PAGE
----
The Easy Way To Propagate Hydrangeas - Backyard Boss
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The Easy Way To Propagate Hydrangeas

Hydrangeas are gorgeous flowering plants that can be a bit tricky to propagate. But if you are looking for an easy way to propagate your hydrangeas, then look no further! This simple tutorial will show you how to do it in just a few easy steps.

Hydrangeas are a beautiful addition to any garden, and with this method, you can easily create more of them. So, get started today and enjoy your beautiful blooms all season long!

What You’ll Need

Large pink blooming hydrangea in drops of water under an automatic watering system. Water dust in the air needs hydrangea (macrophyllum). Beautiful bokeh. Selective focus. Lush flowering hortensia.
Image credits: Dobra Kobra via Shutterstock

Propagating your hydrangeas doesn’t have to be difficult. You can do this from the comfort of your kitchen using what you probably already have laying around!

  • Healthy hydrangea plant
  • Sharp scissors
  • Glass of tepid water
  • Rooting hormone
  • Potting medium of your choice

Step-By-Step Guide to Propagating Hydrangeas

Woman replanting flowers, pulling hydrangea with roots from a pot, close-up on hands.
Image credits: RossHelen via Shutterstock

Taking cuttings from hydrangeas is a simple process that anyone can do. The most important thing to remember is to take the cuttings from healthy plants that are not diseased in any way. Here’s a step-by-step guide to propagating your hydrangea cuttings:

Step One – Cut

Choose a stalk about 4 to 6 inches long that is from this year’s growth. Select one that is green, not woody, or brown. Now cut it with sharp scissors just under a node.

Step Two – Remove the Leaves

To prepare the cuttings, start by stripping away all of the leaves from the bottom half of the stem. You want to leave at least two leaves towards the top of the stem.

Step Three – Place Your Cutting in Water

Place your hydrangea cuttings in water after collecting them from the mother plant to ensure the ends don’t dry out as you work.

Step Four- Rooting Hormone

Dampen the end of the cutting and dip it in the rooting hormone. Don’t skip this step! The rooting hormone will help with the success of propagation.

Step Five- Fill Your Pot

Fill a pot or container with a well-draining potting mix and water it thoroughly.

Step Six- Plant Your Cutting

Poke a hole in the potting mix and stick the cutting in, making sure that at least two leaf nodes are buried. You can plant several cuttings in the same pot, a few inches apart. You can repot them later once they have rooted.

Now, place the pot in bright, indirect light and keep the soil moist but not wet.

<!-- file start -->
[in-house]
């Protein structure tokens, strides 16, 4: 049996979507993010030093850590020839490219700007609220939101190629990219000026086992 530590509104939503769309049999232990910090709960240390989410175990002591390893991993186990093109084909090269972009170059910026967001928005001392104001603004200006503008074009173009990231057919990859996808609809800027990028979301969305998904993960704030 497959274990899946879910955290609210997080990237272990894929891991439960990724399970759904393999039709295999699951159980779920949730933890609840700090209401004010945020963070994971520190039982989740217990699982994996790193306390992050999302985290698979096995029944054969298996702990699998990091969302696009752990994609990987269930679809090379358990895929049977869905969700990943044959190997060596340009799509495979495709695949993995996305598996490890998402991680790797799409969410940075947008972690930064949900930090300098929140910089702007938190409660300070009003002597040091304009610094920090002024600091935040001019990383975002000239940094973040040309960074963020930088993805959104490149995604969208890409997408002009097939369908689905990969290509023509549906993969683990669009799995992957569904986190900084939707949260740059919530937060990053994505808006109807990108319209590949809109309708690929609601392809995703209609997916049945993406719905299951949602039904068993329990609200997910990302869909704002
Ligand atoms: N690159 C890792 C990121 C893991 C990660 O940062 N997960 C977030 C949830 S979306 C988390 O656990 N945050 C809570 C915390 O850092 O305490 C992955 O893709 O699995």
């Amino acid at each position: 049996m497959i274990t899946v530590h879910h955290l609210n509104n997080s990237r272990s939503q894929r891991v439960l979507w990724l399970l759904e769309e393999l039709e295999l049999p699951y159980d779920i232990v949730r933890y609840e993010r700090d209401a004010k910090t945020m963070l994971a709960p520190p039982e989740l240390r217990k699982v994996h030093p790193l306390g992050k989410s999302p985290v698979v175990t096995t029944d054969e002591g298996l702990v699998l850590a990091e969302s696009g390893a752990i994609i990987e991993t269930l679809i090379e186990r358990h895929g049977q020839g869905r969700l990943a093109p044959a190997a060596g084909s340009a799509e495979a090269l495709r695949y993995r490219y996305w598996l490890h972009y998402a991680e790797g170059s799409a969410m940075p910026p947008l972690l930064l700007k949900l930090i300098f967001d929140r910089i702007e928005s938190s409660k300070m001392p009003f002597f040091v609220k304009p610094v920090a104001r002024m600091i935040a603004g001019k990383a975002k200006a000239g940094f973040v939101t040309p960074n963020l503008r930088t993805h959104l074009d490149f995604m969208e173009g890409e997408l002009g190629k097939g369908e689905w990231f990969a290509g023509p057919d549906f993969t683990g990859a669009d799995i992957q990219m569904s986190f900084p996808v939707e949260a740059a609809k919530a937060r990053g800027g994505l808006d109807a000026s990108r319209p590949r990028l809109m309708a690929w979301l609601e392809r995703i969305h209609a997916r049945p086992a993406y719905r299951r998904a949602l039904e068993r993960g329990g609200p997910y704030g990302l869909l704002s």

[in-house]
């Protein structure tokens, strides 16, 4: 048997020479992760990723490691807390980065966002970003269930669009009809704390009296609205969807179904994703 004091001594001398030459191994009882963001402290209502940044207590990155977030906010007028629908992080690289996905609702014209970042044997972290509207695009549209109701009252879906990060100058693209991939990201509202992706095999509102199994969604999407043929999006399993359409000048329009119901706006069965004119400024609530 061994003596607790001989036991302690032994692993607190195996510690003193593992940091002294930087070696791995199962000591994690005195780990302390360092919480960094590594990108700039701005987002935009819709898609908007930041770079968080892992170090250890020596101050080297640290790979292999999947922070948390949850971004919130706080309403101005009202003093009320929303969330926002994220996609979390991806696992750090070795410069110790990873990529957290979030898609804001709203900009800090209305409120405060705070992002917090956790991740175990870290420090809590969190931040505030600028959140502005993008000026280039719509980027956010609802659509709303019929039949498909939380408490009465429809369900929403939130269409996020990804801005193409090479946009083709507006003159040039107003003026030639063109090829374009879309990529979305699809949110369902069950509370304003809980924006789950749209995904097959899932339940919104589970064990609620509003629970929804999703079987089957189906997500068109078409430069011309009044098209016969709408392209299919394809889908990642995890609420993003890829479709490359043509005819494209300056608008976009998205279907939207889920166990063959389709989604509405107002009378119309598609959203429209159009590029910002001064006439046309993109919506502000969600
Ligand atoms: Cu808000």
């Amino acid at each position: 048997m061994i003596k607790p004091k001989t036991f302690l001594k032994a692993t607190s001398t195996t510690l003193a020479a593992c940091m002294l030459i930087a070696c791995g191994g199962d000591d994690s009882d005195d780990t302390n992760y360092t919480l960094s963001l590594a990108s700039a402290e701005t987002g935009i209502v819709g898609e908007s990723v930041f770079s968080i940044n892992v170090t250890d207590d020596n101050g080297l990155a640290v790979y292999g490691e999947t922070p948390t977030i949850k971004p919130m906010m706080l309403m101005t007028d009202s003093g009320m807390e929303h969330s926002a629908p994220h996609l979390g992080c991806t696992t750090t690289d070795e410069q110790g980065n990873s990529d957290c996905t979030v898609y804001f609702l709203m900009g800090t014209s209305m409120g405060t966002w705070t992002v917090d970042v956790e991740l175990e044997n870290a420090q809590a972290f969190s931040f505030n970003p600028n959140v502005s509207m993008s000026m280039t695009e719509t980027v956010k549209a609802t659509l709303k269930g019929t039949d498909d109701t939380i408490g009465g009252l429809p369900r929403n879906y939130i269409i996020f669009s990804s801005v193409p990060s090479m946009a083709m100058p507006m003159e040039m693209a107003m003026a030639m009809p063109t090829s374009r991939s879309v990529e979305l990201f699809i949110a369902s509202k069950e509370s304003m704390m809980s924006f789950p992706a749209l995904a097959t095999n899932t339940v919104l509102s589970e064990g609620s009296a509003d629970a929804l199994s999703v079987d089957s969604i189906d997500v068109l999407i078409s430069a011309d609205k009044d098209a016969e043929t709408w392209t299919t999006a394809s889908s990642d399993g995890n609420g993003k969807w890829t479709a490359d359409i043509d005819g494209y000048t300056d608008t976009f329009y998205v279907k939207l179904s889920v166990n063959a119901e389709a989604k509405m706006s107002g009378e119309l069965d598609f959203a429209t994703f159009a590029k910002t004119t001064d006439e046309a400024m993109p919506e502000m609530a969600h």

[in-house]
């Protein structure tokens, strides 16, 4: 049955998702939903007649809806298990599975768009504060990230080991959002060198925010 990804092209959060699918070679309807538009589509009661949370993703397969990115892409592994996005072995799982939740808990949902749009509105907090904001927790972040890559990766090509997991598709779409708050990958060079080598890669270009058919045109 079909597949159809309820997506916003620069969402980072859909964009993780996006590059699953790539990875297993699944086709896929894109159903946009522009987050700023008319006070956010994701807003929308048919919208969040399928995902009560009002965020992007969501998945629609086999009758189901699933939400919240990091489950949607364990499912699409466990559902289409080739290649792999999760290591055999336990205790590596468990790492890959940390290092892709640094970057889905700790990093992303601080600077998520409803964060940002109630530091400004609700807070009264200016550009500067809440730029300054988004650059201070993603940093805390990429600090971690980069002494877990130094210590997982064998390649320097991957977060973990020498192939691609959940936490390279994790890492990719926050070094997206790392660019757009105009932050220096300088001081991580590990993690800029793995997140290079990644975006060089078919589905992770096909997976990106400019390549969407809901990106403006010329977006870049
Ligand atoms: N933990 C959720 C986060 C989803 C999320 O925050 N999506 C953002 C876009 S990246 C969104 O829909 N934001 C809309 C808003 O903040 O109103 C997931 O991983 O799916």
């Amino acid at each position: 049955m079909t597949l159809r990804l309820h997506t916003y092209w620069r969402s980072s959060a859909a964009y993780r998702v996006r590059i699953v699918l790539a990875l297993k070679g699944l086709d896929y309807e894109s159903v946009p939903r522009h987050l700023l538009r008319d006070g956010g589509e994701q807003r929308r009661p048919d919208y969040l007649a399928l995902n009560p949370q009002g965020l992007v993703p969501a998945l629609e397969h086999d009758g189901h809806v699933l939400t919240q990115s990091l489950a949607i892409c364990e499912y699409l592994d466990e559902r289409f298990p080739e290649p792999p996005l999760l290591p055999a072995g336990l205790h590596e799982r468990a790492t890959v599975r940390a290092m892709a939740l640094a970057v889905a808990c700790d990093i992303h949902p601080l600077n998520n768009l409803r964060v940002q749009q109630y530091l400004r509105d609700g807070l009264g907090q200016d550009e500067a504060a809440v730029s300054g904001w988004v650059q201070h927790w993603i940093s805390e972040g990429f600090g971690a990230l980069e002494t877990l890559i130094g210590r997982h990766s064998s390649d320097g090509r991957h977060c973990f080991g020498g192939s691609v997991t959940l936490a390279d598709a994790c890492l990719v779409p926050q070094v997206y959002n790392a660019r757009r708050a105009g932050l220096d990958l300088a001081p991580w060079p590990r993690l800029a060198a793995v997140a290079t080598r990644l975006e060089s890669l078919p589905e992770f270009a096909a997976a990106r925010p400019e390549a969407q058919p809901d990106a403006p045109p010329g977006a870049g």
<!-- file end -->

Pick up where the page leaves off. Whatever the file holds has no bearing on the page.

Step Seven – Root Check

In about two to three weeks, you should feel some resistance when gently tugging on the stem you planted. That means your new hydrangea plant is on its way to developing roots!

Now let your hydrangea grow until it’s fully established. At that point, you can transplant your new hydrangea plant into its permanent home in the garden! You should aim to plant them a month and a half before the first freeze.

Propagating hydrangeas from cuttings is a great way to expand your garden without having to purchase new plants. Give it a try today and see for yourself how easy it is!

How To Take Care of Your Hydrangea Plant

No matter what time of year it is, hydrangeas are always a stunning addition to any home. Though they’re often associated with summer, these versatile flowers can actually thrive in any season with the proper care. Here are some tips on how to take care of your own hydrangea plants:

Watering Your Hydrangea

Sprinkler watering outdoor plants hydrangeas
Image credits: JillWellington via Pixabay

First and foremost, hydrate, hydrate, hydrate! These flowers need regular watering, especially during hot summer days. Be sure to check the soil before watering; if it’s still moist from the last time you watered, hold off until it begins to dry out. But, overwatering can be just as harmful as underwatering, so it’s important to find a happy medium.

Additionally, always water at the base of the plant, close to the soil. Avoid any overhead watering as that can cause fungal diseases.

Pruning and Feeding Your Hydrangea

Bush (hydrangea) cutting or trimming with secateur in the garden
Image credits: S.O.E via Shutterstock

Second, give your plant some love and attention. Trim off any dead or dying leaves and stems to encourage new growth. You can also fertilize your plant with an all-purpose fertilizer, just be sure to follow the directions on the package.

Sunlight For Your Hydrangea

Immature and mature hydrangea flowers
Image credits: JACLOU-DL via Pixabay

Third, make sure your hydrangea is getting enough sunlight. These plants prefer partial sun to full sun. However, too much direct sunlight can actually scorch the leaves, so be careful not to place it in an area that gets too many golden rays in the afternoon.

With a little bit of TLC, your hydrangea will be blooming beautifully all year round!

Enjoy Your New Plants!

Have you ever tried to propagate hydrangeas? If not, now is the time! This easy how-to guide shows you how to do it in just a few simple and straightforward steps. From snipping the stem to planting in soil, the process is simple.

Hydrangeas are a lovely addition to any backyard, so get started today and enjoy your beautiful blooms all season long! Do you have any tips or tricks for propagating hydrangeas? Leave a comment below and don’t forget to share with your family and friends!

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